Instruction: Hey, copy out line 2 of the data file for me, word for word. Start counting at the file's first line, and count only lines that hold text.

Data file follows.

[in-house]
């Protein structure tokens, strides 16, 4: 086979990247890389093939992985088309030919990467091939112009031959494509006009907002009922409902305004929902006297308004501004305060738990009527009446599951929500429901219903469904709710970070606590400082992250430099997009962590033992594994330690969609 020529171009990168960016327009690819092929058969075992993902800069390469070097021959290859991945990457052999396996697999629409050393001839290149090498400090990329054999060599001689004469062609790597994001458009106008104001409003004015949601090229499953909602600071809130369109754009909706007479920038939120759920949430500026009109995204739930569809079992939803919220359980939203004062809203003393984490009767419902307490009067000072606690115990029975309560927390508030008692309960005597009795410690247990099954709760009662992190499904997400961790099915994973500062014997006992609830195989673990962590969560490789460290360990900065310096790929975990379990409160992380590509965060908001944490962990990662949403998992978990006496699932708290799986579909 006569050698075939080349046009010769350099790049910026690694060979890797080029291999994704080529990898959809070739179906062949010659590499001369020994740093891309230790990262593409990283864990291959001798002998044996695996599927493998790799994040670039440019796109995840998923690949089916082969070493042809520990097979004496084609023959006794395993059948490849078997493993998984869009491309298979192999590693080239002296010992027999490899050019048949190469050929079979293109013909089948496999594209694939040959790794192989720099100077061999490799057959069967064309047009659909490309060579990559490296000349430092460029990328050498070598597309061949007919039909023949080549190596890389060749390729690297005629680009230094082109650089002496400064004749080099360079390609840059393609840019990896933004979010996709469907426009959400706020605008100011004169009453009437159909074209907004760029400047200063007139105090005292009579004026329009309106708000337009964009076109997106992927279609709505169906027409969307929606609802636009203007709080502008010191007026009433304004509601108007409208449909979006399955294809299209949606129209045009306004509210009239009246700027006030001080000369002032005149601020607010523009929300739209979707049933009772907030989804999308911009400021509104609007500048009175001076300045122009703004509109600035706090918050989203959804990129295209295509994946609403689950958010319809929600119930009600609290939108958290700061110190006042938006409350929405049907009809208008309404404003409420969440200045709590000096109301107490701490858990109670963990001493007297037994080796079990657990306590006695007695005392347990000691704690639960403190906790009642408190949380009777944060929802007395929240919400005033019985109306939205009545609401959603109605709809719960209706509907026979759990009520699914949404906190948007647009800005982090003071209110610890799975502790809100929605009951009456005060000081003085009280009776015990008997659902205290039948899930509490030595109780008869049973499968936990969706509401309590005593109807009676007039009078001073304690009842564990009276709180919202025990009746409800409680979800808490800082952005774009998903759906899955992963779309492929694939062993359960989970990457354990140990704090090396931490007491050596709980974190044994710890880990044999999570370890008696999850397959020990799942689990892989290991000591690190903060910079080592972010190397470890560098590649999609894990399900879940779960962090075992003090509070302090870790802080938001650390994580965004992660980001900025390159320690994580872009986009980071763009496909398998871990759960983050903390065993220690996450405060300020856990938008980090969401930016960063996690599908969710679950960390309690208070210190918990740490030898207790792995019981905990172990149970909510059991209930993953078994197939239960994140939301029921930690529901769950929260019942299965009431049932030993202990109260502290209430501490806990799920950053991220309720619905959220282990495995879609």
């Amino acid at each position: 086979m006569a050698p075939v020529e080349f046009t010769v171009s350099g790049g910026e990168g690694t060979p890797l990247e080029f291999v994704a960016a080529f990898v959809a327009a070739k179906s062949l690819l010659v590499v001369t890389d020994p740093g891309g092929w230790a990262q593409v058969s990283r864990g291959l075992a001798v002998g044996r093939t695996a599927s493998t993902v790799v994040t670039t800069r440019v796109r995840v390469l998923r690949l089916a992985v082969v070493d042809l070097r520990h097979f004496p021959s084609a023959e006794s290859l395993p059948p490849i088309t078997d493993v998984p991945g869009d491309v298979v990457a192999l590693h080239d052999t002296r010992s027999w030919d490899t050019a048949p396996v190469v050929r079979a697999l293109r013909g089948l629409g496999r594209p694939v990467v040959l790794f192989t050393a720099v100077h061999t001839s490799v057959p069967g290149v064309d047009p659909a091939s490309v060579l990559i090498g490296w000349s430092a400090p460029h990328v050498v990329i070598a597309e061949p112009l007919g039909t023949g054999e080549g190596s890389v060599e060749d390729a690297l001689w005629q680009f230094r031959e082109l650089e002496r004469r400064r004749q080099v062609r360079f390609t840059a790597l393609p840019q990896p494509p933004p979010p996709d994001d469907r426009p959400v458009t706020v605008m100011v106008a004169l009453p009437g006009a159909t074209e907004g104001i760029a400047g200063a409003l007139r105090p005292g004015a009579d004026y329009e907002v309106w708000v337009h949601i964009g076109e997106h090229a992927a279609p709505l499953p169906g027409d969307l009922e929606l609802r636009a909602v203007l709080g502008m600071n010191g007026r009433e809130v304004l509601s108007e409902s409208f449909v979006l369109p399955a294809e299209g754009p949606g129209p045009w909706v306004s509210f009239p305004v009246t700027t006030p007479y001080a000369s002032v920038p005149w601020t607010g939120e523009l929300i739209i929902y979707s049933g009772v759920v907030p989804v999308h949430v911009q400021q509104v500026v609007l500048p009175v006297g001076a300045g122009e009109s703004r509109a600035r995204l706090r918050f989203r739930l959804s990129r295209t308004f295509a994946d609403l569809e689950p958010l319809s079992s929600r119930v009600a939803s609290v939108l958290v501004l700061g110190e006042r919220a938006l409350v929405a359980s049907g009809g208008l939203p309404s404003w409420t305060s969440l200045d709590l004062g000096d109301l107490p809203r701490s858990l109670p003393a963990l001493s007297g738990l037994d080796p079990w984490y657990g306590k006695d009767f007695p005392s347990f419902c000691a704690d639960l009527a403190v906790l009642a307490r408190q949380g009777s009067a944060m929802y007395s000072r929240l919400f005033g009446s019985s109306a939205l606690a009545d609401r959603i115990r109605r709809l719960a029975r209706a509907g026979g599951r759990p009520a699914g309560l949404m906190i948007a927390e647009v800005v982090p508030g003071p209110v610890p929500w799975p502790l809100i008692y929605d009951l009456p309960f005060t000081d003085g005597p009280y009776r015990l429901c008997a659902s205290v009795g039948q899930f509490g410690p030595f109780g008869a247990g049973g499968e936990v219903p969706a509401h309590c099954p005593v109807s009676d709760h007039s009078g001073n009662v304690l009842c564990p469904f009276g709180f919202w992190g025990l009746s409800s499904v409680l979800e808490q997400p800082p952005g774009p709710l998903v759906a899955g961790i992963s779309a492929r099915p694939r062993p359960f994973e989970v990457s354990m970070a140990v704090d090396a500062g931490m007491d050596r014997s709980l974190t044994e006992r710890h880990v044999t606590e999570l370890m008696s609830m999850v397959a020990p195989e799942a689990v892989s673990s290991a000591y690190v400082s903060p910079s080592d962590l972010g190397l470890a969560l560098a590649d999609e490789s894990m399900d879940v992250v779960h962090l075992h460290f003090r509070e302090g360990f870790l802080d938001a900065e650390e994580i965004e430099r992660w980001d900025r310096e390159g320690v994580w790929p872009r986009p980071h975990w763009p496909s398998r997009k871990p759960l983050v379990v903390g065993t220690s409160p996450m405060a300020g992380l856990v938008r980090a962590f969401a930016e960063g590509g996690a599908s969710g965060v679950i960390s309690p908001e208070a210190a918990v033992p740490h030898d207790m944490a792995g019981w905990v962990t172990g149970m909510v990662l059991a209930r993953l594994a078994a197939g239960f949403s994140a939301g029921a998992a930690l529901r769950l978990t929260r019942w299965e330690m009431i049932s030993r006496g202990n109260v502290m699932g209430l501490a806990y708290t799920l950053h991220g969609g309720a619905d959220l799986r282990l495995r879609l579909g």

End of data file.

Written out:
């Protein structure tokens, strides 16, 4: 086979990247890389093939992985088309030919990467091939112009031959494509006009907002009922409902305004929902006297308004501004305060738990009527009446599951929500429901219903469904709710970070606590400082992250430099997009962590033992594994330690969609 020529171009990168960016327009690819092929058969075992993902800069390469070097021959290859991945990457052999396996697999629409050393001839290149090498400090990329054999060599001689004469062609790597994001458009106008104001409003004015949601090229499953909602600071809130369109754009909706007479920038939120759920949430500026009109995204739930569809079992939803919220359980939203004062809203003393984490009767419902307490009067000072606690115990029975309560927390508030008692309960005597009795410690247990099954709760009662992190499904997400961790099915994973500062014997006992609830195989673990962590969560490789460290360990900065310096790929975990379990409160992380590509965060908001944490962990990662949403998992978990006496699932708290799986579909 006569050698075939080349046009010769350099790049910026690694060979890797080029291999994704080529990898959809070739179906062949010659590499001369020994740093891309230790990262593409990283864990291959001798002998044996695996599927493998790799994040670039440019796109995840998923690949089916082969070493042809520990097979004496084609023959006794395993059948490849078997493993998984869009491309298979192999590693080239002296010992027999490899050019048949190469050929079979293109013909089948496999594209694939040959790794192989720099100077061999490799057959069967064309047009659909490309060579990559490296000349430092460029990328050498070598597309061949007919039909023949080549190596890389060749390729690297005629680009230094082109650089002496400064004749080099360079390609840059393609840019990896933004979010996709469907426009959400706020605008100011004169009453009437159909074209907004760029400047200063007139105090005292009579004026329009309106708000337009964009076109997106992927279609709505169906027409969307929606609802636009203007709080502008010191007026009433304004509601108007409208449909979006399955294809299209949606129209045009306004509210009239009246700027006030001080000369002032005149601020607010523009929300739209979707049933009772907030989804999308911009400021509104609007500048009175001076300045122009703004509109600035706090918050989203959804990129295209295509994946609403689950958010319809929600119930009600609290939108958290700061110190006042938006409350929405049907009809208008309404404003409420969440200045709590000096109301107490701490858990109670963990001493007297037994080796079990657990306590006695007695005392347990000691704690639960403190906790009642408190949380009777944060929802007395929240919400005033019985109306939205009545609401959603109605709809719960209706509907026979759990009520699914949404906190948007647009800005982090003071209110610890799975502790809100929605009951009456005060000081003085009280009776015990008997659902205290039948899930509490030595109780008869049973499968936990969706509401309590005593109807009676007039009078001073304690009842564990009276709180919202025990009746409800409680979800808490800082952005774009998903759906899955992963779309492929694939062993359960989970990457354990140990704090090396931490007491050596709980974190044994710890880990044999999570370890008696999850397959020990799942689990892989290991000591690190903060910079080592972010190397470890560098590649999609894990399900879940779960962090075992003090509070302090870790802080938001650390994580965004992660980001900025390159320690994580872009986009980071763009496909398998871990759960983050903390065993220690996450405060300020856990938008980090969401930016960063996690599908969710679950960390309690208070210190918990740490030898207790792995019981905990172990149970909510059991209930993953078994197939239960994140939301029921930690529901769950929260019942299965009431049932030993202990109260502290209430501490806990799920950053991220309720619905959220282990495995879609």